Whether it be folk, bluegrass, Guangdong folk, emo or drone-based black metal the releases just keep flowing in. So take a side, join the light side or the dark side and check out the latest from Wu Tiao Ren, Nahash, The Hutong Yellow Weasels, and The ProzaX.
The Guangzhou-based folk outfit Wu Tiao Ren, who hail from Haifeng, Guangdong, have been playing their folky guitar and accordion tunes, often in their native Haifeng dialect (the least spoken language among the three major dialects in Guangdong province), since 2003. In the past decade the band has won countless accolades for their dusty poetic rural perspective, which eventually landed the now trio a Modern Sky deal. Their latest, Canton Girl, is the result of that union, and while the album features a lot more Mandarin than their previous endeavors, there’s no denying the charm and rustic appeal of the band and their music. Each song is still rife with personality, lush melodies, and a sense of playfulness that’s often missing from most contemporary folk music. It’s brimming with life, sounding as though you’ve stumbled upon a private party hosted in the band’s hometown. Give it a spin over here (or cough steal it cough).
Looking to wallow in the abyss, bask in the darkest corners of your mind, and veg out to some of the harshest metal out there. Nahash\’s got you covered. The Shanghai drone-based freak show led by producer Raphael Valensi, continues meddling in the dark arts with his latest Old Religion/New Skin off of Huashan Records. With a helping hand from drummer Ivan Belcic and Ryan Baird, there\’s a lot more bombast on the first half, making the end of the world sound like the party to be at. Meanwhile, the second half is more drone and guitar centric, giving way to some very cathartic moments that are frightening, raw, and utterly hypnotic in the atmosphere it creates. Rip into it over here, and it typical apocalyptic fashion you can grab it on cassette as well.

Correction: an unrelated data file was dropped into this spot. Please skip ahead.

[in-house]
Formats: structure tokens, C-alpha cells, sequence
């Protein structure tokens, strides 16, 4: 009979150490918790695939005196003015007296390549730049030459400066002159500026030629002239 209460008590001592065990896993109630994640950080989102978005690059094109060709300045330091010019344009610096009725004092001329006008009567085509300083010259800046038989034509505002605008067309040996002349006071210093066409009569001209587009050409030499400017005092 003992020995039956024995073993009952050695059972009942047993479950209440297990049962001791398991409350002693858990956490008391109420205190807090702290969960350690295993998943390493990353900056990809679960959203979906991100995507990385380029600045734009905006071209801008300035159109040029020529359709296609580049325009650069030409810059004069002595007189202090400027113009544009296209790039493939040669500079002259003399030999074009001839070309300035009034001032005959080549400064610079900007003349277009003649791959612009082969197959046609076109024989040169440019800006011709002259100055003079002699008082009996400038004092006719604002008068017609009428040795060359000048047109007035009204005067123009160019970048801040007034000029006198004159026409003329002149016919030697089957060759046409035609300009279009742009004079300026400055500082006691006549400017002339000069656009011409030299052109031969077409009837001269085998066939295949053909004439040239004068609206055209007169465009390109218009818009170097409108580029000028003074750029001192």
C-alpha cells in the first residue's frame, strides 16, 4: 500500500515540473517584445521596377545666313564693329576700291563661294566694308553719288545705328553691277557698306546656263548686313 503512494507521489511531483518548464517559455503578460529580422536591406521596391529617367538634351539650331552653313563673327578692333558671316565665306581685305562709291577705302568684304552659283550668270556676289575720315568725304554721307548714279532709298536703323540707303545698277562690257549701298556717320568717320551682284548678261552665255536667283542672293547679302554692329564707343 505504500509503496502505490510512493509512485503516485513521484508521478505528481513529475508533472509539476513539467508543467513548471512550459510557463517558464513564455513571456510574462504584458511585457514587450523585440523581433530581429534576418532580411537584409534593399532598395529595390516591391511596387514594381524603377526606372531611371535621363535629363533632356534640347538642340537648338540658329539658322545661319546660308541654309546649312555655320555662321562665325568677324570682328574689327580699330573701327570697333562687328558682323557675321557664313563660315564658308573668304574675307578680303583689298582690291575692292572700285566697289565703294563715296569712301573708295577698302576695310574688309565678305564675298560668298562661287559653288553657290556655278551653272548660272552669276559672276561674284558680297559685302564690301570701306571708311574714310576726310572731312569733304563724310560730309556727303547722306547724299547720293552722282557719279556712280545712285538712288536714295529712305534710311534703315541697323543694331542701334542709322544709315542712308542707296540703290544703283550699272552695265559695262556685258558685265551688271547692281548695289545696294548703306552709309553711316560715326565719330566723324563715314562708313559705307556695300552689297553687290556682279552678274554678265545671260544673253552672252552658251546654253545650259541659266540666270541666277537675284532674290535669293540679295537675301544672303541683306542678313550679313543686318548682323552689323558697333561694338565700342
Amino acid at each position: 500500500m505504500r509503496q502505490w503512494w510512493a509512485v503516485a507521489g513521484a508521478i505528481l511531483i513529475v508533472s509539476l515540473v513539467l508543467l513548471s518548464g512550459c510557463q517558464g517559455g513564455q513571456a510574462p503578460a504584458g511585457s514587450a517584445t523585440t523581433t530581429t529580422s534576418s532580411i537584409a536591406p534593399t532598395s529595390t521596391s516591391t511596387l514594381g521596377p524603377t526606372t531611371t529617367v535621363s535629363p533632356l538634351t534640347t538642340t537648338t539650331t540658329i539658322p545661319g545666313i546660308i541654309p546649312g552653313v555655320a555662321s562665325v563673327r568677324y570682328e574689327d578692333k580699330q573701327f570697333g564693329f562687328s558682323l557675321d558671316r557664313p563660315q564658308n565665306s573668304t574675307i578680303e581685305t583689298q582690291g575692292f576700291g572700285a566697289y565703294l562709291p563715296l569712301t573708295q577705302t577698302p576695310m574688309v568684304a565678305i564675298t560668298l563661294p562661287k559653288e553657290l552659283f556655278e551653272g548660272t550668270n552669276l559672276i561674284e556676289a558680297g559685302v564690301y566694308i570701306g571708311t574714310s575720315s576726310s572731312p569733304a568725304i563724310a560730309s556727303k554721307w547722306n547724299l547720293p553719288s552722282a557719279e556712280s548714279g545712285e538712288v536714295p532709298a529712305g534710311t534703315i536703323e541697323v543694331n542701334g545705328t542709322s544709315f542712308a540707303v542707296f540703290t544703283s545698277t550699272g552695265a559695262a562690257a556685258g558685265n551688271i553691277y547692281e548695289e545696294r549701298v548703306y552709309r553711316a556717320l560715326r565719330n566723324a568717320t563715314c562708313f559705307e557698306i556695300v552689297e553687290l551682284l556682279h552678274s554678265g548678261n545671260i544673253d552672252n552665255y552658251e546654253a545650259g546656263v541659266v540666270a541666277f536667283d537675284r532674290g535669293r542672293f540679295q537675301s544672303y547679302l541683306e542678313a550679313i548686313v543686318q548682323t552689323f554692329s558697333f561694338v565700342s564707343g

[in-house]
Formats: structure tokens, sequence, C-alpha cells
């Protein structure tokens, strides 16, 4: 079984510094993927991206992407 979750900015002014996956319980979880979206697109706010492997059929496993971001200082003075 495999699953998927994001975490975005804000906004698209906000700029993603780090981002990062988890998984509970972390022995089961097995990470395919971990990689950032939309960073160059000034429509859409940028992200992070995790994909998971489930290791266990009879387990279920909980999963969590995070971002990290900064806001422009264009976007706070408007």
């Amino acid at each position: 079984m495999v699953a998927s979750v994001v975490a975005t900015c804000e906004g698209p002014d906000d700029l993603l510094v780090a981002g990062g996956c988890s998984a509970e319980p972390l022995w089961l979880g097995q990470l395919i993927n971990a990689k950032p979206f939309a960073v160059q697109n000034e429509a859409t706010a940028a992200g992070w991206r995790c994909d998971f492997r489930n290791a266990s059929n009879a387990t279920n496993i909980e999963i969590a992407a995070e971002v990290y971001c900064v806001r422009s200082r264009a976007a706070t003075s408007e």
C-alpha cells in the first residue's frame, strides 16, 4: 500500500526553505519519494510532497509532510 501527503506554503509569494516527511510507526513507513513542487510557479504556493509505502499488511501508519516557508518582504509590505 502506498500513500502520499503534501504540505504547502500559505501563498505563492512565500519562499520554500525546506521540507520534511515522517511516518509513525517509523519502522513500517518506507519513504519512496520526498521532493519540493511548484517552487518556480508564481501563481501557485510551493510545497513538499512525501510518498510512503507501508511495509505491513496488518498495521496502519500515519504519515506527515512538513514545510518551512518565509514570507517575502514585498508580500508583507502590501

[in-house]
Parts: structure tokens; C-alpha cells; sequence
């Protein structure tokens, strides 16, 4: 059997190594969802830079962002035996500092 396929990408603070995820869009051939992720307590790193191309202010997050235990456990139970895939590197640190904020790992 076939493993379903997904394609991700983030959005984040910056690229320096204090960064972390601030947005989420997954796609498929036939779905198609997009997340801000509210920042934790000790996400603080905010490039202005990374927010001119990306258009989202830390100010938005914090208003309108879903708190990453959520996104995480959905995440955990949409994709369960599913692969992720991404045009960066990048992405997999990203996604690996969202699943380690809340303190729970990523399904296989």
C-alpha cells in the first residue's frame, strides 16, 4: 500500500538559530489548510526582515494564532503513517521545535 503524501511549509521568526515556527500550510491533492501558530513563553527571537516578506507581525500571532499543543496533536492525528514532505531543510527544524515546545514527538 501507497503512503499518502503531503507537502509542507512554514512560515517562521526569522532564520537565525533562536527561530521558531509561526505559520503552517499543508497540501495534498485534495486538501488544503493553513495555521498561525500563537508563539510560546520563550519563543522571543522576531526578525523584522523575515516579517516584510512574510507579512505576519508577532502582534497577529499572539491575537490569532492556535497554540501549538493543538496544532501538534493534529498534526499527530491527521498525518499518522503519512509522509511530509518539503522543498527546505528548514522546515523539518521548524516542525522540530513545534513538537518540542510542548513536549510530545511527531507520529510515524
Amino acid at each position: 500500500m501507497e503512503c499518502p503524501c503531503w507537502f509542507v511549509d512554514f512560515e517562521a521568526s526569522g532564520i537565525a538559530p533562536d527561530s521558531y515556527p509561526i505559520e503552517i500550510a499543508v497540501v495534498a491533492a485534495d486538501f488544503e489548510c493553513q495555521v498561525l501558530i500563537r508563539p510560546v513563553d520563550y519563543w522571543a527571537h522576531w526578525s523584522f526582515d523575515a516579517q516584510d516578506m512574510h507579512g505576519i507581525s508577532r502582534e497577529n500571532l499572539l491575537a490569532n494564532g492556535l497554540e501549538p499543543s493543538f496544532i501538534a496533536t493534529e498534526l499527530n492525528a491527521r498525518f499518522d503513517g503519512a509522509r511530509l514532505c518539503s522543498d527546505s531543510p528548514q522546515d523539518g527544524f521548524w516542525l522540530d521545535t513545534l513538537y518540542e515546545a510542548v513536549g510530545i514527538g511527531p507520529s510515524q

It\’s shocking how well the bluegrass genre translates to the musical landscape here in Beijing. While there’s the physical environment in which it’s based in, one that refuses to ‘get with the times’, there’s also the nostalgic and in the end melancholic feeling that hangs over the music, as it strives to infuse its audience in a simpler time. On The Hutong Yellow Weasels second album, NIHOWDY! , the string band looks to put a snake in listeners’ boots and get them moving. And must say, the album does a pretty good job of translating the band’s live energy. Nine tracks of knee slapping, fiddle and mandolin infused Appalachian folk without an ounce of fat. Bask in that old time feeling over here.
Throw on that sideway cap, toss on some eye liner, and let it all out cause The ProzaX have your back. The emo rock and roll outfit, who have been creeping around the Gulou venues over the past year, have put together their first self-titled EP. As the band states, in today’s environment where everything is at the tip of your fingers instantly, we find ourselves more impetuous and lonely, falling into a inevitable rise and fall of emotions. And yup, you guessed it, The ProzaX are here to help you with their hopeful lyrics and hold steady drum and guitars. Slick production, and a fine collection of tunes, but in all honesty, this was never my cup of tea. For you emo kids out there, this might just be it for you. Give it a listen here and purchase it over here.